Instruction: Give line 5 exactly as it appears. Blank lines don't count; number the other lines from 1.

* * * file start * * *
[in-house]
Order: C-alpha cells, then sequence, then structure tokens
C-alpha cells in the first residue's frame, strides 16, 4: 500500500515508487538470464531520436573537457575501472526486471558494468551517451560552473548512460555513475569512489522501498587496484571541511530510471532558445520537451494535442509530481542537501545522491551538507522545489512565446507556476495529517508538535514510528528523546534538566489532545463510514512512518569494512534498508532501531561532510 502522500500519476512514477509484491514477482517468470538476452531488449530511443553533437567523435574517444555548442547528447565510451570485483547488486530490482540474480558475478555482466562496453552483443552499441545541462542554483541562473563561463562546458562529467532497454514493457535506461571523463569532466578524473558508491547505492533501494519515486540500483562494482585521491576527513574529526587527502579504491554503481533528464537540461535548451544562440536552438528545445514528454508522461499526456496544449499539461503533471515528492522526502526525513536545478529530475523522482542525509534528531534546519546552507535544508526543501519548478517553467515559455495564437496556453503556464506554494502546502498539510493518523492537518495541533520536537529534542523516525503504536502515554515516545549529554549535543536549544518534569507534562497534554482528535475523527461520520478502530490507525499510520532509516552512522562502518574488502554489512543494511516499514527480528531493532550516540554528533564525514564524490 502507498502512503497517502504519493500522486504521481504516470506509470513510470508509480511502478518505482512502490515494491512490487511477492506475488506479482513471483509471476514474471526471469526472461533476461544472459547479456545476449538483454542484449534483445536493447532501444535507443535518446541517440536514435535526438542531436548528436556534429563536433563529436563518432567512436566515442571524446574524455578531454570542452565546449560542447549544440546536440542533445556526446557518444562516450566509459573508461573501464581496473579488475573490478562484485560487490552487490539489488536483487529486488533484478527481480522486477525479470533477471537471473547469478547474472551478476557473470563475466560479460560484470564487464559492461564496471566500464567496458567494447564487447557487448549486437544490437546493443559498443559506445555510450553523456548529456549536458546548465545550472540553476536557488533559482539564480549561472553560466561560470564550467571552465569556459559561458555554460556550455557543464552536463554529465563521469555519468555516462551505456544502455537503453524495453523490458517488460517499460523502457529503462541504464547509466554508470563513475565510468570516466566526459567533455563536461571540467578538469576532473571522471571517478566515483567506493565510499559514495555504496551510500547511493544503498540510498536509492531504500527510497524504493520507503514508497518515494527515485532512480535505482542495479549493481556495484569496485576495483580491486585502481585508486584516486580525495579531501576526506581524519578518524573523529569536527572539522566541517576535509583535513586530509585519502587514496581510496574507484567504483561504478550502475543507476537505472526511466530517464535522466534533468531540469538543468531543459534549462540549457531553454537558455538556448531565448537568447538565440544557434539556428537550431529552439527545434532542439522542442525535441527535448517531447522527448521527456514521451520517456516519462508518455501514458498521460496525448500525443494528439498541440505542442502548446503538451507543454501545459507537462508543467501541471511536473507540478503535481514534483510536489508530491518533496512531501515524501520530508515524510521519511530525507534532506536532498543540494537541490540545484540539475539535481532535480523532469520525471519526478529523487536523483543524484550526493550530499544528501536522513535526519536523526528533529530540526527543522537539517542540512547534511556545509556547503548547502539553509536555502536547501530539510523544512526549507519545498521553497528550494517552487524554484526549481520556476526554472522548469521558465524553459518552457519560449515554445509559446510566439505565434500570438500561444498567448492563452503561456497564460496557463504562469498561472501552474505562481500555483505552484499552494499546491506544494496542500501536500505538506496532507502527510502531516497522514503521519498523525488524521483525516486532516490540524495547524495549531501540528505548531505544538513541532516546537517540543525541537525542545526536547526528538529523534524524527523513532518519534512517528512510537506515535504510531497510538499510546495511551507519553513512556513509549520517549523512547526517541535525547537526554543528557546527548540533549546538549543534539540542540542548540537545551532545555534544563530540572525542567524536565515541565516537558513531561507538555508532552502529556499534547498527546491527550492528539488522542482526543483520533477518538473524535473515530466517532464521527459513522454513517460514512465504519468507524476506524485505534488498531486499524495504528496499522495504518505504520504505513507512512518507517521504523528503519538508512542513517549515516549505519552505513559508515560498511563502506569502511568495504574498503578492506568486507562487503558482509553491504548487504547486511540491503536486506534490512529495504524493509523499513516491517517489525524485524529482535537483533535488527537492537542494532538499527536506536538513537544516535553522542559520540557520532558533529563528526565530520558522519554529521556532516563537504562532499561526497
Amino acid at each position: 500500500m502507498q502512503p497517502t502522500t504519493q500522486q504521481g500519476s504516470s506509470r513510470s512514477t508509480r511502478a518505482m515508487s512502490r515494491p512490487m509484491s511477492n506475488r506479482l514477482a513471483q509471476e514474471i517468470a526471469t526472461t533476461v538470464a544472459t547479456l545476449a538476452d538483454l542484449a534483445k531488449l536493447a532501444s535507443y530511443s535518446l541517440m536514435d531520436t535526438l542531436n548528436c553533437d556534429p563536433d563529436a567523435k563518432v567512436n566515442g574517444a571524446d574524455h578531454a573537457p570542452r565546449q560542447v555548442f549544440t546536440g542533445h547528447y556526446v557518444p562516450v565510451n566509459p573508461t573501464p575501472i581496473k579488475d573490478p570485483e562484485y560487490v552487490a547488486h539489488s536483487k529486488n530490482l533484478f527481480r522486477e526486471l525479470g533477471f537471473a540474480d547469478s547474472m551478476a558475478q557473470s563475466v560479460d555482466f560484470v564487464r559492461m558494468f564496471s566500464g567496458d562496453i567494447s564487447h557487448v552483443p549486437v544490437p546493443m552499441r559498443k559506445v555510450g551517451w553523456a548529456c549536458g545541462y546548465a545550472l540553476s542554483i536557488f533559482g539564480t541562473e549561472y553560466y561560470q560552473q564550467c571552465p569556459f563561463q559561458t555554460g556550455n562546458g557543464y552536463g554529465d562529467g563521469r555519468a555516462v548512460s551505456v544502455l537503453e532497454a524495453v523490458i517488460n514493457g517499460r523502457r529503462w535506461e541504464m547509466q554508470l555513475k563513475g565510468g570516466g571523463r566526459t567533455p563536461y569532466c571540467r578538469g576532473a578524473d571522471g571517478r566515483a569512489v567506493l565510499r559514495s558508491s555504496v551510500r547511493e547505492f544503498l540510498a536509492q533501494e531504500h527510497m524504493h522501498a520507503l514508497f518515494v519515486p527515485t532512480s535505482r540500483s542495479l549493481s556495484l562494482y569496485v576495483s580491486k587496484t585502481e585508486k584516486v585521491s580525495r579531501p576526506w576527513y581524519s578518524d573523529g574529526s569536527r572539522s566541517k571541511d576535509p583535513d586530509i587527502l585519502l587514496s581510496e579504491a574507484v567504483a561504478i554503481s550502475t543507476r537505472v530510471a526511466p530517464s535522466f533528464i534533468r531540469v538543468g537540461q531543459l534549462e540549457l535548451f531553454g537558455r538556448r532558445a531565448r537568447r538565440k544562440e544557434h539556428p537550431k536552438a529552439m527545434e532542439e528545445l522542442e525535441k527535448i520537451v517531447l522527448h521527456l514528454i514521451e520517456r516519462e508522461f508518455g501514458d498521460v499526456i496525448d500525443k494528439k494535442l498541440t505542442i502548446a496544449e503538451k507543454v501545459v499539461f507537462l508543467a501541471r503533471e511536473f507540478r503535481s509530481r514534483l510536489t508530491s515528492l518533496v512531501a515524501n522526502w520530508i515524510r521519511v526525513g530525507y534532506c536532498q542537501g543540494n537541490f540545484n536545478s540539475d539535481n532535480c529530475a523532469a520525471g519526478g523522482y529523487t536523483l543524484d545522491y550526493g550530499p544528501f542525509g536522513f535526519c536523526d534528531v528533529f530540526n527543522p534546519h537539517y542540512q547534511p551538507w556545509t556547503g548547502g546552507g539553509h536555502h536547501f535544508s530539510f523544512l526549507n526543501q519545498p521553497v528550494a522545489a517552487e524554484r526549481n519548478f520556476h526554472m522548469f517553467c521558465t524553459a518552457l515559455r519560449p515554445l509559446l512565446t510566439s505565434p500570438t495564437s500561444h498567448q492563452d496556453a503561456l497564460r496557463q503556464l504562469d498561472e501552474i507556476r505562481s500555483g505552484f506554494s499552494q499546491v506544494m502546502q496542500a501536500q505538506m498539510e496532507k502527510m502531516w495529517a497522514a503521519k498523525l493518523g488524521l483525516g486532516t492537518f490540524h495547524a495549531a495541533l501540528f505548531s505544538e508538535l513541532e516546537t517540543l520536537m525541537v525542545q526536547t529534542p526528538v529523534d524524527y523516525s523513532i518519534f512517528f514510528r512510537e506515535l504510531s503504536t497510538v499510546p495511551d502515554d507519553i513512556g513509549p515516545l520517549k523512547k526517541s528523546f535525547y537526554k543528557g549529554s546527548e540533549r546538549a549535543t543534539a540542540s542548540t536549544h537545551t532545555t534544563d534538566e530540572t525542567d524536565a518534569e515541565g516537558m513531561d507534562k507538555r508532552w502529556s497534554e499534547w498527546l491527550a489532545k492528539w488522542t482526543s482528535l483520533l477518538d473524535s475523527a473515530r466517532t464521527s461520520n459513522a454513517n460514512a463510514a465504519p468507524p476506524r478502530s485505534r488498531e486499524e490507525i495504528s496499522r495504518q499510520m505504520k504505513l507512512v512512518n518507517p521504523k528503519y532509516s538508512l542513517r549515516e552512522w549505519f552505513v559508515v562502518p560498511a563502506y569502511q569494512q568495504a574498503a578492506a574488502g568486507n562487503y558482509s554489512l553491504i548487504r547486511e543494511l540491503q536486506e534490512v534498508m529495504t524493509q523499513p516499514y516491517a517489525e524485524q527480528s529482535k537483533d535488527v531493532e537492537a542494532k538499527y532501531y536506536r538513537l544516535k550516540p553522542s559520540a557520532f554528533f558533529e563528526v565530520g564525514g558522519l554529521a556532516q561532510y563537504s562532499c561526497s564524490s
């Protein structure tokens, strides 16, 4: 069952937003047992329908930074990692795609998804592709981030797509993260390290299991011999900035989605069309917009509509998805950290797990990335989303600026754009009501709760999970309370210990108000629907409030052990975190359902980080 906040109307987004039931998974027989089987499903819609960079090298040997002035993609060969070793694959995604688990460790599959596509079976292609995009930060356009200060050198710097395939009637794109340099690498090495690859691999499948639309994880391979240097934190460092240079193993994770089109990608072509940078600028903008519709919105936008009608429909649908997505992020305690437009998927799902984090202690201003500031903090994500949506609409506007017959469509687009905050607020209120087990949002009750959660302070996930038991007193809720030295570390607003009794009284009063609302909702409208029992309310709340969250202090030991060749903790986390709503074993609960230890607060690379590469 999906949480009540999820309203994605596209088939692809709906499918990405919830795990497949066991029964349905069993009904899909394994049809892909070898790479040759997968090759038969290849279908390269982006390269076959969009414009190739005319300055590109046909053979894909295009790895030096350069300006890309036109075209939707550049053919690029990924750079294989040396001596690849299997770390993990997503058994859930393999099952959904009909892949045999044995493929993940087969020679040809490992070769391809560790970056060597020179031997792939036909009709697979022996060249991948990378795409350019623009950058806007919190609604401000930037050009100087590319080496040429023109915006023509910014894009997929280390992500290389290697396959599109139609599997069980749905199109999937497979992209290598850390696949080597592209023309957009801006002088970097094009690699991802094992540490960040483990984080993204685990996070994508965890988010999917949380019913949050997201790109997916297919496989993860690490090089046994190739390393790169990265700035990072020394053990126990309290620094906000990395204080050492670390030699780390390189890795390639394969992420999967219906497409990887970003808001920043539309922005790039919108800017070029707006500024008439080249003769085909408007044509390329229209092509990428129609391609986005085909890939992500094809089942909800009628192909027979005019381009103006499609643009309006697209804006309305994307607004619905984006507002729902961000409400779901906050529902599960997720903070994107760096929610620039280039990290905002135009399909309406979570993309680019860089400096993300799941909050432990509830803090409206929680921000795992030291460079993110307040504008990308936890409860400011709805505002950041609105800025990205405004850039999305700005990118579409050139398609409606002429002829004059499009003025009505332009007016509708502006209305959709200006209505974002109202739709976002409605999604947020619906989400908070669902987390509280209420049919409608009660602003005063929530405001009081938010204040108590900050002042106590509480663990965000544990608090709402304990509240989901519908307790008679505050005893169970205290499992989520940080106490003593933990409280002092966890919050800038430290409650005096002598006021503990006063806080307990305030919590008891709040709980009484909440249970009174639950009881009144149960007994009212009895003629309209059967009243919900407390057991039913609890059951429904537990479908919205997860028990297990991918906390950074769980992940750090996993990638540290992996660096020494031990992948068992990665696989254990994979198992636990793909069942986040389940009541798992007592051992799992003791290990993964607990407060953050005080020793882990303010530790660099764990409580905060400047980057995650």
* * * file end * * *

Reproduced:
């Protein structure tokens, strides 16, 4: 069952937003047992329908930074990692795609998804592709981030797509993260390290299991011999900035989605069309917009509509998805950290797990990335989303600026754009009501709760999970309370210990108000629907409030052990975190359902980080 906040109307987004039931998974027989089987499903819609960079090298040997002035993609060969070793694959995604688990460790599959596509079976292609995009930060356009200060050198710097395939009637794109340099690498090495690859691999499948639309994880391979240097934190460092240079193993994770089109990608072509940078600028903008519709919105936008009608429909649908997505992020305690437009998927799902984090202690201003500031903090994500949506609409506007017959469509687009905050607020209120087990949002009750959660302070996930038991007193809720030295570390607003009794009284009063609302909702409208029992309310709340969250202090030991060749903790986390709503074993609960230890607060690379590469 999906949480009540999820309203994605596209088939692809709906499918990405919830795990497949066991029964349905069993009904899909394994049809892909070898790479040759997968090759038969290849279908390269982006390269076959969009414009190739005319300055590109046909053979894909295009790895030096350069300006890309036109075209939707550049053919690029990924750079294989040396001596690849299997770390993990997503058994859930393999099952959904009909892949045999044995493929993940087969020679040809490992070769391809560790970056060597020179031997792939036909009709697979022996060249991948990378795409350019623009950058806007919190609604401000930037050009100087590319080496040429023109915006023509910014894009997929280390992500290389290697396959599109139609599997069980749905199109999937497979992209290598850390696949080597592209023309957009801006002088970097094009690699991802094992540490960040483990984080993204685990996070994508965890988010999917949380019913949050997201790109997916297919496989993860690490090089046994190739390393790169990265700035990072020394053990126990309290620094906000990395204080050492670390030699780390390189890795390639394969992420999967219906497409990887970003808001920043539309922005790039919108800017070029707006500024008439080249003769085909408007044509390329229209092509990428129609391609986005085909890939992500094809089942909800009628192909027979005019381009103006499609643009309006697209804006309305994307607004619905984006507002729902961000409400779901906050529902599960997720903070994107760096929610620039280039990290905002135009399909309406979570993309680019860089400096993300799941909050432990509830803090409206929680921000795992030291460079993110307040504008990308936890409860400011709805505002950041609105800025990205405004850039999305700005990118579409050139398609409606002429002829004059499009003025009505332009007016509708502006209305959709200006209505974002109202739709976002409605999604947020619906989400908070669902987390509280209420049919409608009660602003005063929530405001009081938010204040108590900050002042106590509480663990965000544990608090709402304990509240989901519908307790008679505050005893169970205290499992989520940080106490003593933990409280002092966890919050800038430290409650005096002598006021503990006063806080307990305030919590008891709040709980009484909440249970009174639950009881009144149960007994009212009895003629309209059967009243919900407390057991039913609890059951429904537990479908919205997860028990297990991918906390950074769980992940750090996993990638540290992996660096020494031990992948068992990665696989254990994979198992636990793909069942986040389940009541798992007592051992799992003791290990993964607990407060953050005080020793882990303010530790660099764990409580905060400047980057995650």